Isett: I’ve actually played ‘Grand Theft Auto IV,’ and it’s right in keeping with previous versions. The series continues to lower the bar and this is the first game that has an alcohol content warning. You get points for driving drunk in this game.

Villarreal: You know that’s not true, right? The game doesn’t have points.

Isett: If nothing else, it’s a rewarded activity. Necessary for advancement.

Villarreal: I don’t think so.

Isett: But there’s an alcohol content warning and a scene of drunk driving, correct?

Villarreal: Yes. Did you play that part?

Isett: No, no. I didn’t get that far...

66 comments

 
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Matthew Wilsonthe issue is when is doesn't work it can screw over millions in new york city's case. more often than not it is better to let the free market run its course without market distortion.04/16/2014 - 9:36am
NeenekoTrue, and overdone stagnation is a problem. It is a tricky balance. It does not help that when it does work, no one notices. Most people here have benifited from rent controls and not even realized it.04/16/2014 - 9:23am
ZippyDSMleehttp://www.afterdawn.com/news/article.cfm/2014/04/15/riaa_files_civil_suit_against_megaupload04/16/2014 - 8:48am
ZippyDSMleeEither way you get stagnation as people can not afford the prices they set.04/16/2014 - 8:47am
Neenekowell, specifically it helps people already living there and hurts people who want to live there instead. As for 'way more hurt', majorities generally need less legal protection. yes it hurt more people then it helped, it was written for a minority04/16/2014 - 8:30am
MaskedPixelantehttp://torrentfreak.com/square-enix-drm-boosts-profits-and-its-here-to-stay-140415/ Square proves how incredibly out of touch they are by saying that DRM is the way of the future, and is here to stay.04/16/2014 - 8:29am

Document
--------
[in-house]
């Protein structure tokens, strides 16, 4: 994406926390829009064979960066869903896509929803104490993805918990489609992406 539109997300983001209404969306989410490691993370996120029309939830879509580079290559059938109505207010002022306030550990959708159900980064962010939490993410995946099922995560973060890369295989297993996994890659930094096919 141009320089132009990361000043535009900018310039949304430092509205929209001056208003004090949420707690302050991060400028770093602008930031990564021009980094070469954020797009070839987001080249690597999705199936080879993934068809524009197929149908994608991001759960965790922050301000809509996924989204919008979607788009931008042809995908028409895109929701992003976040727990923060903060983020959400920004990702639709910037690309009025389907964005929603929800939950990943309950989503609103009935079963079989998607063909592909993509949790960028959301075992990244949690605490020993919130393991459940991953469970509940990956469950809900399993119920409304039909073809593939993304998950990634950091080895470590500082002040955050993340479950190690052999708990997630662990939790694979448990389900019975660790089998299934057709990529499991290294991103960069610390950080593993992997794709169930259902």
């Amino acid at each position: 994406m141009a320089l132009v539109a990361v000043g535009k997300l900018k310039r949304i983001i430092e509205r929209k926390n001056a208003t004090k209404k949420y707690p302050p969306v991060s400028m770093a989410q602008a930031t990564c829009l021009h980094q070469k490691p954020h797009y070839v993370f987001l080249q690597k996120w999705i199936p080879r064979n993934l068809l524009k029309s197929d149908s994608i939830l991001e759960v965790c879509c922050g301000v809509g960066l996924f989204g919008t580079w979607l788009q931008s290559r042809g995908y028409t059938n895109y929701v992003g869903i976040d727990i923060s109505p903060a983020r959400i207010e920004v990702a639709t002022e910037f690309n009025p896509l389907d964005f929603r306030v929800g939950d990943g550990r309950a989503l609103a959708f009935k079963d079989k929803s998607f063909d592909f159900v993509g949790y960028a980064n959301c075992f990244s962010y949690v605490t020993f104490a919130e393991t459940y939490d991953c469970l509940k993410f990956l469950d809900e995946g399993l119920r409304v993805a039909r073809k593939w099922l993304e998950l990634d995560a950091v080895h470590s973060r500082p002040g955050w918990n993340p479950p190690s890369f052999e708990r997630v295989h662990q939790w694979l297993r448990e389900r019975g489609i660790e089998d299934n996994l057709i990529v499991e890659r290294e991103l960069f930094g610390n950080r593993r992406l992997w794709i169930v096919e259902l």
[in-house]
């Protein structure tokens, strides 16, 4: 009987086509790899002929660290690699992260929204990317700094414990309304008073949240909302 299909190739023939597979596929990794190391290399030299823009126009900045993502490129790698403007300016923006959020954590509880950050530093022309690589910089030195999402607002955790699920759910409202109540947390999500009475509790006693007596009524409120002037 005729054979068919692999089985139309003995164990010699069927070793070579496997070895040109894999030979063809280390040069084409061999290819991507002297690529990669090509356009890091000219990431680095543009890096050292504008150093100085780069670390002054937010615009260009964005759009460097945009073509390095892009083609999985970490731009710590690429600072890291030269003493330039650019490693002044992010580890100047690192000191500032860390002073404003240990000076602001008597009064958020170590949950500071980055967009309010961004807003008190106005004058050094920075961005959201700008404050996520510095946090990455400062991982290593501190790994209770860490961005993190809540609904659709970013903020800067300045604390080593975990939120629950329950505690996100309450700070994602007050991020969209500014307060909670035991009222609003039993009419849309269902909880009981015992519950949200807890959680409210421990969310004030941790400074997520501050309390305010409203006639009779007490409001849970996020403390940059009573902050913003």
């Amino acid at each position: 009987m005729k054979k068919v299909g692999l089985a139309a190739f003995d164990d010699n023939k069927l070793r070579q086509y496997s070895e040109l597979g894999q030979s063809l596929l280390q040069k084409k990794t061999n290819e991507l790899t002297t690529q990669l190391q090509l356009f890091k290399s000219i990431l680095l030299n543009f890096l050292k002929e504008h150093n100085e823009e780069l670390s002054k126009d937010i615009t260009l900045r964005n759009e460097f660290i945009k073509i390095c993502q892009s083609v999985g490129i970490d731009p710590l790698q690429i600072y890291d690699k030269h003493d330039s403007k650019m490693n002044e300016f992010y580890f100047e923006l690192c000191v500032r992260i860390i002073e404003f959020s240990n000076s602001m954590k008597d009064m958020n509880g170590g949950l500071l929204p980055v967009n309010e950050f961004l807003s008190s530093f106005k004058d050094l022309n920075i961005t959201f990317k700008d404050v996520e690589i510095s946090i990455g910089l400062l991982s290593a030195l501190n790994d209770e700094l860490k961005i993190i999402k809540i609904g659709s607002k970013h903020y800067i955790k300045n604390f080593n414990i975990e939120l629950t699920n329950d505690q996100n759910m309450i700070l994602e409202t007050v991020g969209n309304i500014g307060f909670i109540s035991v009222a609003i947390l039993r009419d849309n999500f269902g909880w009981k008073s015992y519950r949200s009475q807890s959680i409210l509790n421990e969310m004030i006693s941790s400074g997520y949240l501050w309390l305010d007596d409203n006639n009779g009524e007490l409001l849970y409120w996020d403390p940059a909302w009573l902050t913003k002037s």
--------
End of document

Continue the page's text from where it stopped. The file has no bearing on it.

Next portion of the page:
james_fudgeUnwinnable Weekly Telethon playing Metal Gear http://www.twitch.tv/rainydayletsplay04/16/2014 - 8:06am
ConsterTo be fair, there's so little left of the middle class that those numbers are skewing.04/16/2014 - 7:42am
Matthew Wilsonyes it help a sub section of the poor, but hurt both the middle and upper class. in the end way more people were hurt than helped. also, it hurt most poor people as well.04/16/2014 - 12:13am
SeanBJust goes to show what I have said for years. Your ability to have sex does not qualify you for parenthood.04/15/2014 - 9:21pm
NeenekoSo "worked" vs "failed" really comes down to who you think is more important and deserving04/15/2014 - 7:04pm
NeenekoThough I am also not sure we can say NYC failed. Rent control helped the people it was intended for and is considered a failure by the people it was designed to protect them from.04/15/2014 - 7:04pm
NeenekoIf they change the rules, demand will plummet. Though yeah, rent control probably would not help much in the SF case. I doubt anything will.04/15/2014 - 1:35pm
TheSmokeyOnline gamer accused of murdering son to keep playing - http://cnews.canoe.ca/CNEWS/Crime/2014/04/15/21604921.html04/15/2014 - 11:50am
Matthew Wilsonyup, but curent city rules do not allow for that.04/15/2014 - 11:00am
ZippyDSMleeIf SF dose not start building upwards then they will price people out of the aera.04/15/2014 - 10:59am
Matthew Wilsonthe issue rent control has it reduces supply, and in SF case they already has a supply problem. rent control ofen puts rent below cost, or below profit of selling it. rent control would not fix this issue.04/15/2014 - 10:56am
NeenekoRent control is useful in moderation, NYC took it way to far and tends to be held up as an example of them not working, but in most cases they are more subtle and positive.04/15/2014 - 10:24am
PHX CorpBeating Cancer with Video Games http://mashable.com/2014/04/14/steven-gonzalez-survivor-games/04/15/2014 - 9:21am
Matthew Wilsonwhat are you saying SF should do rent control, that has never worked every time it has been tried. the issue here is a self inflicted supply problem imposed by stupid laws.04/15/2014 - 8:52am